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First dot-brand gTLD calls it quits

Kevin Murphy, October 9, 2015, 19:09:29 (UTC), Domain Registries

The South Korean industrial conglomerate Doosan has decided to formally abandon its new dot-brand gTLD, the first to do so.
The news was announced by ICANN this evening, as part of the launch of a new web page for tracking gTLD contract termination requests.
Doosan is a bloody big company with multiple billions of annual revenue, in no danger of going out of business any time soon, so it seems the termination is simply due to a lack of interest.
The .doosan gTLD is not subject to the dot-brand provisions in Specification 13 — it actually signed its contract a week or so before Spec 13 was finalized — but ICANN has determined that the string should not be transitioned to a new registry.
Intellectual property rights and the fact that nobody else owns any .doosan names figured heavily in the decision.
Even though Doosan signed its Registry Agreement in April 2014, got delegated a year ago, and has been available to use since mid-March, the company never created any domains other than the obligatory (which no longer resolves for me).
The termination is subject to public comment until November 9.

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Comments (6)

  1. JSL says:

    Do you expect more .brand to follow suit

    • Kevin Murphy says:


    • Rubens Kuhl says:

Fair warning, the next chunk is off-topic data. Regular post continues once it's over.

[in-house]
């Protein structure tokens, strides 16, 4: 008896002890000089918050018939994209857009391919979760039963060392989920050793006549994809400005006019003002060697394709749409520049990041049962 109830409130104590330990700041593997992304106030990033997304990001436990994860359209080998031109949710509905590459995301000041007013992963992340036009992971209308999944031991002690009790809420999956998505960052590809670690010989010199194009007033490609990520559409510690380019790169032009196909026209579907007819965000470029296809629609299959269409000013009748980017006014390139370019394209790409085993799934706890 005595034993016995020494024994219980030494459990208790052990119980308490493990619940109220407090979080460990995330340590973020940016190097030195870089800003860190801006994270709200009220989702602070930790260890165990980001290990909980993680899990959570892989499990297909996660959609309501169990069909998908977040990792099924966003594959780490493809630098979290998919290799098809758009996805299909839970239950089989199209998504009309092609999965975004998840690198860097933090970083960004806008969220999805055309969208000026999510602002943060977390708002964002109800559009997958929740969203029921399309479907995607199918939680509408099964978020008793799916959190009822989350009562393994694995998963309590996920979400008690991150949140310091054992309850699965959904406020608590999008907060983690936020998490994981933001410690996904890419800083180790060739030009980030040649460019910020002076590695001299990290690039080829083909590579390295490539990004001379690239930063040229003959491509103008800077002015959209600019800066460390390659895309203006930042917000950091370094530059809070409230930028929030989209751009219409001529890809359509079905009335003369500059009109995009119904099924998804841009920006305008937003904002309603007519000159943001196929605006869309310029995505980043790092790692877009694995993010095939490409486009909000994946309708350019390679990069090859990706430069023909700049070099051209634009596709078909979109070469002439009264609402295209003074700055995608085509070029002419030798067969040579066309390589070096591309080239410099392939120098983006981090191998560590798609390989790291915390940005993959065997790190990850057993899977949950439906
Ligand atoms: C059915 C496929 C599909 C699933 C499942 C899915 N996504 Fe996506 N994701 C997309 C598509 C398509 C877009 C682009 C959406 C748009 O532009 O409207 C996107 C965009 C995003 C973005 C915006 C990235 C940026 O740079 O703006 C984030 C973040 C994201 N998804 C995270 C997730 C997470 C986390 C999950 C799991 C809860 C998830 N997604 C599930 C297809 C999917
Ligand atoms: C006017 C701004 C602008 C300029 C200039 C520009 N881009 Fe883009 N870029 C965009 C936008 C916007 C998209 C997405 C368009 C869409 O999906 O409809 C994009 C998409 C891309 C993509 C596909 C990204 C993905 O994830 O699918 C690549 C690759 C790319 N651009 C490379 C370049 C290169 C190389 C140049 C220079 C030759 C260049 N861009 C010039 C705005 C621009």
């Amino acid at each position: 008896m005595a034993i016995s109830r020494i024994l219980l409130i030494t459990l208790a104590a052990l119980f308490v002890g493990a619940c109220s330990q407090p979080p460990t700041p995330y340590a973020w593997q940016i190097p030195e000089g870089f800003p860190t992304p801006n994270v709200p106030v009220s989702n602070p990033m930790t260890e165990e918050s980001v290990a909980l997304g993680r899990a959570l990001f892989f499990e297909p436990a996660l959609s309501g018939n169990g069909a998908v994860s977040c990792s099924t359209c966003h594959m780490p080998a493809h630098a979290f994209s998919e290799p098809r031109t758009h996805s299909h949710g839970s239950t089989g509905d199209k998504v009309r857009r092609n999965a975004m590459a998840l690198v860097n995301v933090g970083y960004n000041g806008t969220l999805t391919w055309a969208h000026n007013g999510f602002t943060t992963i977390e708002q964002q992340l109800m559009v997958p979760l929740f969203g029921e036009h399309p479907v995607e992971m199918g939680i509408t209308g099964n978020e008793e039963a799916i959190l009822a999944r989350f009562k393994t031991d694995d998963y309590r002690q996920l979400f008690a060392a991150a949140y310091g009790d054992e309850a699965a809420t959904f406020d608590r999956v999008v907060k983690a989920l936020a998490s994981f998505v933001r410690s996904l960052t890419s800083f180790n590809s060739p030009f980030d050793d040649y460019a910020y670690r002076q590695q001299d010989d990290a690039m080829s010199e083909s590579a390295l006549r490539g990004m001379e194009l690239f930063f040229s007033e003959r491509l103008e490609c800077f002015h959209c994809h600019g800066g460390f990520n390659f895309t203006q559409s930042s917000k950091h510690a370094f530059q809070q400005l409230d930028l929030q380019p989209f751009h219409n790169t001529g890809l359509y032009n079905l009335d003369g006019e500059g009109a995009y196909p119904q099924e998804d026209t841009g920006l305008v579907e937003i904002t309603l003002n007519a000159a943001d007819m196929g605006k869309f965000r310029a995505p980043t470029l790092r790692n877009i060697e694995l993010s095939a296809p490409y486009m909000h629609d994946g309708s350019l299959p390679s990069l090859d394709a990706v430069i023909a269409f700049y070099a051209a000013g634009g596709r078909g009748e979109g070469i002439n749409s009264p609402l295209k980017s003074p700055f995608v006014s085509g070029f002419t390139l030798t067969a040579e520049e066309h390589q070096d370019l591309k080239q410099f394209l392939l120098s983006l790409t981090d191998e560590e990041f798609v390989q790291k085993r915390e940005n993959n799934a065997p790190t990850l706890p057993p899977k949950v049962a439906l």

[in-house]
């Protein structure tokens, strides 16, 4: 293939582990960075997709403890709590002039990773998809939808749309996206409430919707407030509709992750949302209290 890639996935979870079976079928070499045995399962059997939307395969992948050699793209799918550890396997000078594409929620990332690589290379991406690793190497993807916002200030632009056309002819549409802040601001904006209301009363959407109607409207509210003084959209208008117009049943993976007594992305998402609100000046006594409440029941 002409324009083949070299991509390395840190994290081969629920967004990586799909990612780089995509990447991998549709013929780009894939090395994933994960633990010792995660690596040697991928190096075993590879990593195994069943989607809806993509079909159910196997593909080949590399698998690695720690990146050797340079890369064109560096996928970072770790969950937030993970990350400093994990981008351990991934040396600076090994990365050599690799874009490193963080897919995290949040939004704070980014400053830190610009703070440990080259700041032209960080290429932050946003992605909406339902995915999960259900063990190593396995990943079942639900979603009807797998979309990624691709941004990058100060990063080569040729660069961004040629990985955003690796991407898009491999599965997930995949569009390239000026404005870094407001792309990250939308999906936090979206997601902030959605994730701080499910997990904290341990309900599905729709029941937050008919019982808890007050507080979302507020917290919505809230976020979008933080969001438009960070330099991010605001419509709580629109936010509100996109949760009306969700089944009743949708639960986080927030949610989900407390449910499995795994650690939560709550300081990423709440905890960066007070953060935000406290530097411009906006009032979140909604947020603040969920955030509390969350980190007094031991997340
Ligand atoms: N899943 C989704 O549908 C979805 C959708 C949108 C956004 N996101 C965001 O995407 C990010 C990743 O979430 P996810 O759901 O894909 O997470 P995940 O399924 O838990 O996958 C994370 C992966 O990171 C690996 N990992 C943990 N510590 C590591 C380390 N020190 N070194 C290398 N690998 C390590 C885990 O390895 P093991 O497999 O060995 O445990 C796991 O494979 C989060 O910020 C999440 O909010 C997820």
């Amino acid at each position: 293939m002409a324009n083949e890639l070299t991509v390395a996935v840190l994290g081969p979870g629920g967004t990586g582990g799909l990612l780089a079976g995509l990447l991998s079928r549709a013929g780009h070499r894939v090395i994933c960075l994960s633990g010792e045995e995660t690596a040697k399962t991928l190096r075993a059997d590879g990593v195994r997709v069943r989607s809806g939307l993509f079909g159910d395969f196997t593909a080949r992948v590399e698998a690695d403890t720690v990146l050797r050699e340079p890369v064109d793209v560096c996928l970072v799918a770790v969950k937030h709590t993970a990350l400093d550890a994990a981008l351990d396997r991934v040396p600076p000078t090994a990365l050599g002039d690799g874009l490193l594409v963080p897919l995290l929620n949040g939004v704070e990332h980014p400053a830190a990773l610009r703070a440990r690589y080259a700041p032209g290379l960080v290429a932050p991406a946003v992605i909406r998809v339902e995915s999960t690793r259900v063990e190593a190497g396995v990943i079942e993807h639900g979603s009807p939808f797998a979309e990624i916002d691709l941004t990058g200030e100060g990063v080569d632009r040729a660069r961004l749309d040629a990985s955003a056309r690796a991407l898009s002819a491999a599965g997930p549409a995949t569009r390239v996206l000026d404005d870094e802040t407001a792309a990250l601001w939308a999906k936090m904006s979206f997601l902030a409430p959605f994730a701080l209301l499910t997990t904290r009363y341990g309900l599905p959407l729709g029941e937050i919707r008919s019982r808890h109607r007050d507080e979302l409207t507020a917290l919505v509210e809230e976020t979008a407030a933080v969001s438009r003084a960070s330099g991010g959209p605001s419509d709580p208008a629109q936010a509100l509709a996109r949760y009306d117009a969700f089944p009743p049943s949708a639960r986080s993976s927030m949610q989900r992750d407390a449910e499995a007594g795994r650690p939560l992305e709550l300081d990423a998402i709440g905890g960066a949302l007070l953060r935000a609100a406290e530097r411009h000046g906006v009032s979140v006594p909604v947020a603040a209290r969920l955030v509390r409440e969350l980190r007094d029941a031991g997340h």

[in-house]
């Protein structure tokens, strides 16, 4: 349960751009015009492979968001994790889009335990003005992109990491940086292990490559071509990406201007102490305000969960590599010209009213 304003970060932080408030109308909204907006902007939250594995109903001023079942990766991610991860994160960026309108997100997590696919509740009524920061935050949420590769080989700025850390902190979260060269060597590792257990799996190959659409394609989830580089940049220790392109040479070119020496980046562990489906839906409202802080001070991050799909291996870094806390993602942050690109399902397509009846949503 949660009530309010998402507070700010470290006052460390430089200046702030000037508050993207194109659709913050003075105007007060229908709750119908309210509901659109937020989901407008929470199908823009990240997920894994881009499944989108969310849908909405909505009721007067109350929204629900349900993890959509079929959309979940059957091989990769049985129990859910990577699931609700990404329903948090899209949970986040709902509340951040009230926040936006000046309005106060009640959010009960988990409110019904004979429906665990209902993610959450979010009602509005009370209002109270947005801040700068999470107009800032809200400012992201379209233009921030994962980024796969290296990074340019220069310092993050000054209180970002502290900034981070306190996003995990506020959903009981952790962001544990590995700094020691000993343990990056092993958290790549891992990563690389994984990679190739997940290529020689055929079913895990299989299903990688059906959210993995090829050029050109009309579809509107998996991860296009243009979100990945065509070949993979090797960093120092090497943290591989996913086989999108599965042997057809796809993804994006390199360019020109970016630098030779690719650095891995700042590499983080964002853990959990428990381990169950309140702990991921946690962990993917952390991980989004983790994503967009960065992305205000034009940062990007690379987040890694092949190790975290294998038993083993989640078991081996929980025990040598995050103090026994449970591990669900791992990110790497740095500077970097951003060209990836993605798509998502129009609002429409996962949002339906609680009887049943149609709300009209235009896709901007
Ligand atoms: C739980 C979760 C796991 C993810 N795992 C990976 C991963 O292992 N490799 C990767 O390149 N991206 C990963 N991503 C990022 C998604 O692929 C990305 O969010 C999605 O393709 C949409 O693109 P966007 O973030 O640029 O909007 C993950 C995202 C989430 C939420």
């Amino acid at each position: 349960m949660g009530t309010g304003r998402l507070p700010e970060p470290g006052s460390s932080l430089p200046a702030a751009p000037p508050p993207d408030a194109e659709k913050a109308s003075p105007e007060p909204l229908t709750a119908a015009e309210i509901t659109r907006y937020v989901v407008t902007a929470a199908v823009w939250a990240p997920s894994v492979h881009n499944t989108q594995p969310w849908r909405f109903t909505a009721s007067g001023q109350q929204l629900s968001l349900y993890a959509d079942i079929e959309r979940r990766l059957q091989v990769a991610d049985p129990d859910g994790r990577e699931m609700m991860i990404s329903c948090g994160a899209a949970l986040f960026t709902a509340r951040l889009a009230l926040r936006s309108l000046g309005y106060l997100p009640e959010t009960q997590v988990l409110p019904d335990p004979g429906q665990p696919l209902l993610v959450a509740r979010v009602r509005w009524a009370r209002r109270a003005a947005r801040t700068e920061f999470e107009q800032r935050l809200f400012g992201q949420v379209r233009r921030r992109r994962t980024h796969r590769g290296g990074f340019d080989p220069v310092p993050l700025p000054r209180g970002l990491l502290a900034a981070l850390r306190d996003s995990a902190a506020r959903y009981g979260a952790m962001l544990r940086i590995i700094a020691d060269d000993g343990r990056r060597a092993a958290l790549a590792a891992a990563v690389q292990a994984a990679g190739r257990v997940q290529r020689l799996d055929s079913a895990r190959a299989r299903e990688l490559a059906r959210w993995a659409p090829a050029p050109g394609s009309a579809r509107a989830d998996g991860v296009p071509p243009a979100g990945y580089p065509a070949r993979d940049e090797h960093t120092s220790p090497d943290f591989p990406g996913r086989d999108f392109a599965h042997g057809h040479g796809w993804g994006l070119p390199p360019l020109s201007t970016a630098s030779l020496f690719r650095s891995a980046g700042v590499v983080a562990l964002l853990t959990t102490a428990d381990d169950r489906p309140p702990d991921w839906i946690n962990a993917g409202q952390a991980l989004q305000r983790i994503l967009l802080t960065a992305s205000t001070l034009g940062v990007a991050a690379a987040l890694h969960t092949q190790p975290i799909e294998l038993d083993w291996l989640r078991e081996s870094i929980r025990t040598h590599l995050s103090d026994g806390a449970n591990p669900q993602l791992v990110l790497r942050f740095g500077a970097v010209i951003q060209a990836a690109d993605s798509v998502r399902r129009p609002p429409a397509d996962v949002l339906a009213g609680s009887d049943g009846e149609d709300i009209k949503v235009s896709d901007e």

“Free Puppy” effect, as said before by Jim Prendergast; IP lawyers got this gTLD to the company using only outside consultants and providers, now IT and Marketing got a “free puppy” they have to take care for, run, pay and figure out what to do.

      • Kevin Murphy says:

        Awfully kind of all those lawyers and consultants to work pro bono.

        • Jim Prendergast says:

          Let me put a finer point on it – yes there was certainly an outside sales push by some to existing and new clients but there were also quite a number of companies where their internal counsel came to this decision, with no outside influence. (Ok maybe the ICANN Global Awareness Campaign had some influence ;).)
          They had no idea what would happen in this round as did no one else. Would my competition secure theirs and we are left behind? Would another company with the same name get it and not us? Can this be a game changer? All valid questions at that time.
          Once secured by legal, it gets handed to a business unit and they have to make a go of it. That includes paying for it.
          As we are nearing the end of budget cycles for FY16 for many companies, I expect to see more of these terminations. Money is not in the budget for this going forward. Best place to look are those that waited to sign contracts right before the extended deadline of July 2015.

        • Rubens Kuhl says:

          Free as in this came out of IP protection budget so far, but now the BU has to take care of it.

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